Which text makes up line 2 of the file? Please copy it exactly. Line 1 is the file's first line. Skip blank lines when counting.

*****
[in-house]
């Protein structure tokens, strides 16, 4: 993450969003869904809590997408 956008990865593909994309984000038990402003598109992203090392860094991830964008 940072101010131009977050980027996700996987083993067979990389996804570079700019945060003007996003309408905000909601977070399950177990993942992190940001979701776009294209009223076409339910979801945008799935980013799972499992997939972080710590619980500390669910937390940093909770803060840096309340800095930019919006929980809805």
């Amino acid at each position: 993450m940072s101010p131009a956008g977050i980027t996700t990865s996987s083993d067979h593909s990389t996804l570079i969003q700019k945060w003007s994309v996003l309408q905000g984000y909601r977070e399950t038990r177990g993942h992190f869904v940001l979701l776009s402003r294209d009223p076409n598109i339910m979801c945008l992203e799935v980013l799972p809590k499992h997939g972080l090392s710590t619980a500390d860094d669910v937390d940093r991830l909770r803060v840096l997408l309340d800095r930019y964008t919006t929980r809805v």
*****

């Protein structure tokens, strides 16, 4: 993450969003869904809590997408 956008990865593909994309984000038990402003598109992203090392860094991830964008 940072101010131009977050980027996700996987083993067979990389996804570079700019945060003007996003309408905000909601977070399950177990993942992190940001979701776009294209009223076409339910979801945008799935980013799972499992997939972080710590619980500390669910937390940093909770803060840096309340800095930019919006929980809805």